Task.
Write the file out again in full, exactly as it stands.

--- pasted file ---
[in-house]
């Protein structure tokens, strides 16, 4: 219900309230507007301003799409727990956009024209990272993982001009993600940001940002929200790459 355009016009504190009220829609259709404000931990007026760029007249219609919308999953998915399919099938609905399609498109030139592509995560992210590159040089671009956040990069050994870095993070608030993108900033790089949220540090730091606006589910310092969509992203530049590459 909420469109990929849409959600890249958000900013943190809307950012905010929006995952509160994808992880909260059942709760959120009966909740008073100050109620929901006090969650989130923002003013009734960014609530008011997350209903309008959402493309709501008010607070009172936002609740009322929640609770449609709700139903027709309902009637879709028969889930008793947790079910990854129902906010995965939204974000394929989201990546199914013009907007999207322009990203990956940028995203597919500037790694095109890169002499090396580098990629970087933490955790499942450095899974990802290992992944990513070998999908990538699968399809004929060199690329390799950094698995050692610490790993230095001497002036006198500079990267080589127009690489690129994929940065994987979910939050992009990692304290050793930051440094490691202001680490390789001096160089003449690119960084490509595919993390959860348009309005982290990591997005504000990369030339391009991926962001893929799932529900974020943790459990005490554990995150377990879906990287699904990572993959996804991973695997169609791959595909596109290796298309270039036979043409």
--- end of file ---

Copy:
[in-house]
């Protein structure tokens, strides 16, 4: 219900309230507007301003799409727990956009024209990272993982001009993600940001940002929200790459 355009016009504190009220829609259709404000931990007026760029007249219609919308999953998915399919099938609905399609498109030139592509995560992210590159040089671009956040990069050994870095993070608030993108900033790089949220540090730091606006589910310092969509992203530049590459 909420469109990929849409959600890249958000900013943190809307950012905010929006995952509160994808992880909260059942709760959120009966909740008073100050109620929901006090969650989130923002003013009734960014609530008011997350209903309008959402493309709501008010607070009172936002609740009322929640609770449609709700139903027709309902009637879709028969889930008793947790079910990854129902906010995965939204974000394929989201990546199914013009907007999207322009990203990956940028995203597919500037790694095109890169002499090396580098990629970087933490955790499942450095899974990802290992992944990513070998999908990538699968399809004929060199690329390799950094698995050692610490790993230095001497002036006198500079990267080589127009690489690129994929940065994987979910939050992009990692304290050793930051440094490691202001680490390789001096160089003449690119960084490509595919993390959860348009309005982290990591997005504000990369030339391009991926962001893929799932529900974020943790459990005490554990995150377990879906990287699904990572993959996804991973695997169609791959595909596109290796298309270039036979043409």